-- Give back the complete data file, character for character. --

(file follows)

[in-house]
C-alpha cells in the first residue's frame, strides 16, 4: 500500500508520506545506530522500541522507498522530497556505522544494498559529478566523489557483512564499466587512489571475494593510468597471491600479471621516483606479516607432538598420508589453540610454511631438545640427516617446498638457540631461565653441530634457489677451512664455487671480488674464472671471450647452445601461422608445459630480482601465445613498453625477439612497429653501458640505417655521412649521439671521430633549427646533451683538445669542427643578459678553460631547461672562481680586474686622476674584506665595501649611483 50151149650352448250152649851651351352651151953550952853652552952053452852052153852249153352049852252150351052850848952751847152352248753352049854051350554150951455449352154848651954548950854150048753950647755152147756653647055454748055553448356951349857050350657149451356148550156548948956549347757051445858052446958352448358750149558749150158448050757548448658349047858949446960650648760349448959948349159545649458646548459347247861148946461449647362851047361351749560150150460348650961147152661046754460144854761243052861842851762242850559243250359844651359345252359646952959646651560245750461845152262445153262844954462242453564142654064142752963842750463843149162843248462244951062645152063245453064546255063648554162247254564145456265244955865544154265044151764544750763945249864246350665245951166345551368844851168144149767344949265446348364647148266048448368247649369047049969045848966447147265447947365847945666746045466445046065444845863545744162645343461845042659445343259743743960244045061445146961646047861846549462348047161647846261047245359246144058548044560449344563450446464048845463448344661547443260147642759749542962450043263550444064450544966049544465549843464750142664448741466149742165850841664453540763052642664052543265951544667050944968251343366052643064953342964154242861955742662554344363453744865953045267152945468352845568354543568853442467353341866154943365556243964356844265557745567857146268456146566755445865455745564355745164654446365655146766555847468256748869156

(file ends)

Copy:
[in-house]
C-alpha cells in the first residue's frame, strides 16, 4: 500500500508520506545506530522500541522507498522530497556505522544494498559529478566523489557483512564499466587512489571475494593510468597471491600479471621516483606479516607432538598420508589453540610454511631438545640427516617446498638457540631461565653441530634457489677451512664455487671480488674464472671471450647452445601461422608445459630480482601465445613498453625477439612497429653501458640505417655521412649521439671521430633549427646533451683538445669542427643578459678553460631547461672562481680586474686622476674584506665595501649611483 50151149650352448250152649851651351352651151953550952853652552952053452852052153852249153352049852252150351052850848952751847152352248753352049854051350554150951455449352154848651954548950854150048753950647755152147756653647055454748055553448356951349857050350657149451356148550156548948956549347757051445858052446958352448358750149558749150158448050757548448658349047858949446960650648760349448959948349159545649458646548459347247861148946461449647362851047361351749560150150460348650961147152661046754460144854761243052861842851762242850559243250359844651359345252359646952959646651560245750461845152262445153262844954462242453564142654064142752963842750463843149162843248462244951062645152063245453064546255063648554162247254564145456265244955865544154265044151764544750763945249864246350665245951166345551368844851168144149767344949265446348364647148266048448368247649369047049969045848966447147265447947365847945666746045466445046065444845863545744162645343461845042659445343259743743960244045061445146961646047861846549462348047161647846261047245359246144058548044560449344563450446464048845463448344661547443260147642759749542962450043263550444064450544966049544465549843464750142664448741466149742165850841664453540763052642664052543265951544667050944968251343366052643064953342964154242861955742662554344363453744865953045267152945468352845568354543568853442467353341866154943365556243964356844265557745567857146268456146566755445865455745564355745164654446365655146766555847468256748869156